Nationwide — The 2020 Census is happening now. You still have time to complete your questionnaire online, by phone, or by mail. If you received an invitation by mail, complete the questions, and return in the envelope provided.If you did not receive the invitation by mail, you can click here to start the process online. Please note that if you are responding online, you must complete the census in one sitting, as you don’t have the ability to save your progress. You can see the questions the census asked.Even if you did not receive an invitation to respond from the Census Bureau, you may respond online or for questions about responding to the 2020 Census, call the hotline in English at 844-330-2020. Visit the Responding by Phone page for more information and for live agent support lines in Spanish, Mandarin, Cantonese, Vietnamese, Korean, Russian, Arabic, Tagalog, Polish, French, Haitian Creole, Portuguese, or Japanese.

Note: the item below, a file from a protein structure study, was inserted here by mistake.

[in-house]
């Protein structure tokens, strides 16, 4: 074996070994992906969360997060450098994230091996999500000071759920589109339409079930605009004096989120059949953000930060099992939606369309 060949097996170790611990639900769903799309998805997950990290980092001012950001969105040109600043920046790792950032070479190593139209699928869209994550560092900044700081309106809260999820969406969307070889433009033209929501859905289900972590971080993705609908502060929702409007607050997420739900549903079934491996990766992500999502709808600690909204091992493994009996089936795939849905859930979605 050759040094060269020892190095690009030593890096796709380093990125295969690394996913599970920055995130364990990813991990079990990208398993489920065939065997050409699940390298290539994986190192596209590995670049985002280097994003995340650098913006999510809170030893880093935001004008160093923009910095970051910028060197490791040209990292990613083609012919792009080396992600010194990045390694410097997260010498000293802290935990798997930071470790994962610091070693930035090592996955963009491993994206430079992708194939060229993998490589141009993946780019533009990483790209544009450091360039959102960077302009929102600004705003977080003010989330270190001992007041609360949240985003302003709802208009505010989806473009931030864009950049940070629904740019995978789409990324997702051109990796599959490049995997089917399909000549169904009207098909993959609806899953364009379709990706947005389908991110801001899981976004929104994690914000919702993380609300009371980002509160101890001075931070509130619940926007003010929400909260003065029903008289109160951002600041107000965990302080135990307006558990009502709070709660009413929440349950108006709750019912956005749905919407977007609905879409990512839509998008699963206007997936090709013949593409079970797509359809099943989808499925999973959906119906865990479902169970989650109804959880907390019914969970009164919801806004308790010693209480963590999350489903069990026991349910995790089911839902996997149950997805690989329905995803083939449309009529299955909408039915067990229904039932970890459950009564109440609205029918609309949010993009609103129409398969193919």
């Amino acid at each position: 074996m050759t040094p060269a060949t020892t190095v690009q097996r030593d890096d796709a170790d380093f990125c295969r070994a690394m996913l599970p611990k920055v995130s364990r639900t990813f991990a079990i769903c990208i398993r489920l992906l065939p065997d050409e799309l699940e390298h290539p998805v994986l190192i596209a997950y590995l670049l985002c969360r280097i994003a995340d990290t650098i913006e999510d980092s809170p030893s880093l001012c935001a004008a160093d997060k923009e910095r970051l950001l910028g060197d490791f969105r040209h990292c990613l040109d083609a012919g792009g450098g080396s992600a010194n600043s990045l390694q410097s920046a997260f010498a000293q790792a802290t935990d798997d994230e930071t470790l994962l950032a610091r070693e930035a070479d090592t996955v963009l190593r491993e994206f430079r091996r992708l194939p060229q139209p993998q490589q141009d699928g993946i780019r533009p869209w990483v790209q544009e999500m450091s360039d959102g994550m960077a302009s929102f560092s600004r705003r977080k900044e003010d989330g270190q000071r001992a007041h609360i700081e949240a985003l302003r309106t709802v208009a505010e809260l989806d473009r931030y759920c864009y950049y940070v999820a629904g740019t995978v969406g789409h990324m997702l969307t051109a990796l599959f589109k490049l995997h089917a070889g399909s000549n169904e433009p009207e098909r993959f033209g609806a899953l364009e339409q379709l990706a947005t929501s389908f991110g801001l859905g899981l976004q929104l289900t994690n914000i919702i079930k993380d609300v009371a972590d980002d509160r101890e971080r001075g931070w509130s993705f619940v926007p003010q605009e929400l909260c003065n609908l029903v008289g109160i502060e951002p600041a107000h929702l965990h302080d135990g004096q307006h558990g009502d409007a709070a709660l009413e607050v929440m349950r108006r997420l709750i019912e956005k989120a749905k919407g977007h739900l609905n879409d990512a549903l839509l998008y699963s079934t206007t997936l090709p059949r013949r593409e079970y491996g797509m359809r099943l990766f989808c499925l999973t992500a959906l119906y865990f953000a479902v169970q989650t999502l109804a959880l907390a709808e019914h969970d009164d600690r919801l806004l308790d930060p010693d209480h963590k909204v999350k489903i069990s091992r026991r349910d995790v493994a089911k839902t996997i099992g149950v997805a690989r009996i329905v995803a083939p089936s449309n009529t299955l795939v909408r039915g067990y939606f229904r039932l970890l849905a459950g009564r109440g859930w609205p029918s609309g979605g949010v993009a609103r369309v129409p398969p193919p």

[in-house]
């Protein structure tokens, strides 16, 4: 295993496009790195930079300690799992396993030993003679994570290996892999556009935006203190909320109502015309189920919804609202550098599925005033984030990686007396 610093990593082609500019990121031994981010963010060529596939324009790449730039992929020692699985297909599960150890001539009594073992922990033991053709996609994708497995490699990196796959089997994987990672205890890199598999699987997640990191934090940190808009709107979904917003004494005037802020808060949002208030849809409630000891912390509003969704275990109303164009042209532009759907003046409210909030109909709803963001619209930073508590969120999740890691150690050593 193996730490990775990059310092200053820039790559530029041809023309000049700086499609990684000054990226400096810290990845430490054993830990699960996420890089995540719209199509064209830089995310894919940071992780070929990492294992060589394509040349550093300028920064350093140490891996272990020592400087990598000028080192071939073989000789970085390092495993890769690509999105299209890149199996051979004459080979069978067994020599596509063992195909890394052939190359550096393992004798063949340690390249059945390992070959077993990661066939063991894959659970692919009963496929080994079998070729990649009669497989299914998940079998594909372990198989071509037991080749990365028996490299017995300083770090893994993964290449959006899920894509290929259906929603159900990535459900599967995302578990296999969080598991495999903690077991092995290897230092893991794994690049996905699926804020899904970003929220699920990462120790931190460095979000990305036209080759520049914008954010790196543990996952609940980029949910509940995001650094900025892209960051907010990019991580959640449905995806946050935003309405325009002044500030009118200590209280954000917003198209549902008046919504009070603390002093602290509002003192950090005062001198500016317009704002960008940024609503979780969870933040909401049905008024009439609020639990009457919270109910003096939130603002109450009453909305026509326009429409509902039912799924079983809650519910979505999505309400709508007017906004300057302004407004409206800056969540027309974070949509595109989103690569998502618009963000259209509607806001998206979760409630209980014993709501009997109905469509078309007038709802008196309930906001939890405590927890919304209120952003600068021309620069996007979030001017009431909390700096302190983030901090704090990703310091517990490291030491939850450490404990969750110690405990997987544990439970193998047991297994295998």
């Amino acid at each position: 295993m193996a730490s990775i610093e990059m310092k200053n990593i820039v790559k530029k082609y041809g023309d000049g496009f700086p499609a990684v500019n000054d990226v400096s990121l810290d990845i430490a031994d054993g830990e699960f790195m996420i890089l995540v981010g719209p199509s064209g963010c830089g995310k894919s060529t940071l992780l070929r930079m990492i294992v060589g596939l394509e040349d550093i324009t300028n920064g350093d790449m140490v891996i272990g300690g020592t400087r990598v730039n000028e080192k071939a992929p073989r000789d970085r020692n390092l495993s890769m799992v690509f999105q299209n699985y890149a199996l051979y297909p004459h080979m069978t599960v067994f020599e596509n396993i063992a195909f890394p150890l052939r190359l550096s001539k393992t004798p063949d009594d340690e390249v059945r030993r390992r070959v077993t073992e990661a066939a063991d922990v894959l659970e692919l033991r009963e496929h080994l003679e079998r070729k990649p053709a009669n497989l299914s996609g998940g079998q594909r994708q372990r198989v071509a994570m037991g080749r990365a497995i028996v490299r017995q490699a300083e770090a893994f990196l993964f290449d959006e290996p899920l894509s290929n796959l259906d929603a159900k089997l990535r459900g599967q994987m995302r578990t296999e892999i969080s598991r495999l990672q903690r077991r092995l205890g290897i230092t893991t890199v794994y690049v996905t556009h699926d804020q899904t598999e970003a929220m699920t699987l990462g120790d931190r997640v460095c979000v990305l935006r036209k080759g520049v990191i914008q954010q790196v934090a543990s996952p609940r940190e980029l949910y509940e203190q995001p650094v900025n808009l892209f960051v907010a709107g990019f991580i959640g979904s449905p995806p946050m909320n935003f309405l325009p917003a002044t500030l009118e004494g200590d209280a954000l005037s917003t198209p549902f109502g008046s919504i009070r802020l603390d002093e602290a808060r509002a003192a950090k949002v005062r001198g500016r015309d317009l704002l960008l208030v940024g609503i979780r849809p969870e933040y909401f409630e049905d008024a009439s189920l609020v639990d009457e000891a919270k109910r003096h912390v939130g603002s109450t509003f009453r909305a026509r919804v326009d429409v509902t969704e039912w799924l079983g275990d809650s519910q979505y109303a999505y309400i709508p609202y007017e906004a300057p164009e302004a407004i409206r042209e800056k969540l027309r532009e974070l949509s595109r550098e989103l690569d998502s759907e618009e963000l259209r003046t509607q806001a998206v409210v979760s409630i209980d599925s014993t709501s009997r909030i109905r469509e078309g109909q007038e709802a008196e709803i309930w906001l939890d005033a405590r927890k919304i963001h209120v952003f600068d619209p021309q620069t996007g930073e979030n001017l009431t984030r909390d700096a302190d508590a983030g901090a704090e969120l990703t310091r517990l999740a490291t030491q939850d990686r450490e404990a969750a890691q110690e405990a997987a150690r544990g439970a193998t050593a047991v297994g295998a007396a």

“We didn’t score an early goal, but it was the perfect time, five minutes before half-time, and I think we controlled the game during the 90 minutes, were definitely the better side and deserved this win.” Dzeko’s impressive individual display came amid reports that he is close to signing a new contract at the Etihad Stadium, but it was collective, rather than individual plaudits which were of greater interest to the Bosnia-Herzegovina international. He said: “I am very happy because of my performance and the performance of the team because I think we were brilliant. “It’s always good to start the season with a win, especially away at Newcastle where it is always tough to go.” Dzeko’s mood was in sharp contrast to that of Newcastle debutant Jack Colback as he and his team-mates emerged from a tight encounter with nothing to show for their efforts. Manager Alan Pardew was quick to take positives from a spirited display in the immediate aftermath, and urged his players to take them into Saturday’s trip to Aston Villa. Colback told nufcTV: “We are disappointed with the result. You get nothing for good performances, but defeats. “We are not going to come up against the quality that City have every week and we are going to get more chances against the teams who aren’t the so-called better teams, so we have got to take the positives out of Sunday and look to go there and get some points.” Tyneside-born Colback fulfilled a dream when he made his league debut for the club he supported as a boy after spending the whole of his career until the end of last season with arch-rivals Sunderland. The 24-year-old said: “It was bittersweet, really, coming off with a defeat. It would have been fantastic to have come away with at least a point. “But it was great to finally have that moment and get it under the belt.” The reigning champions launched their defence with a hard-fought 2-0 victory at Newcastle on Sunday with an efficient, rather than dazzling display. Title rivals Liverpool and Arsenal both enjoyed even narrower successes in their opening fixtures, and Dzeko knows there is no room for complacency during a campaign he expects to be as competitive as ever. The 28-year-old frontman told CityTV: “It’s just the beginning of the season and it will be, definitely, a long season with the five teams fighting for the title. This is just the beginning. “It’s good to start with a win, but we are not there. There are so many games to come and we have to prepare for the next one, for the big game against Liverpool to try to win at home. “We have brought in some great new players. Some of them still need time because it was the World Cup and a lot of us came later to the pre-season. “I think we can still improve a lot. Each game, we can be better and better and just try to continue where we finished [at Newcastle].” Dzeko was a key figure in the win at St James’ Park despite not finding his own way on to the scoresheet. It was his clever back-heel after he had drawn central defenders Fabricio Coloccini and Mike Williamson to the ball which allowed David Silva to fire City into the lead against the Magpies, just as he had done 12 months earlier. But if Silva’s 38th-minute intervention gave the visitors the advantage, it was one they were unable to push home until substitute Sergio Aguero beat Tim Krul at the second attempt in stoppage time at the end of the game. Dzeko said: “We played very well. From the first minute, we were there like the manager wanted us to be, from the first minute to try to press them high, to try to score a goal. Press Association Edin Dzeko has insisted Manchester City will take nothing for granted as they attempt to defend their Barclays Premier League title.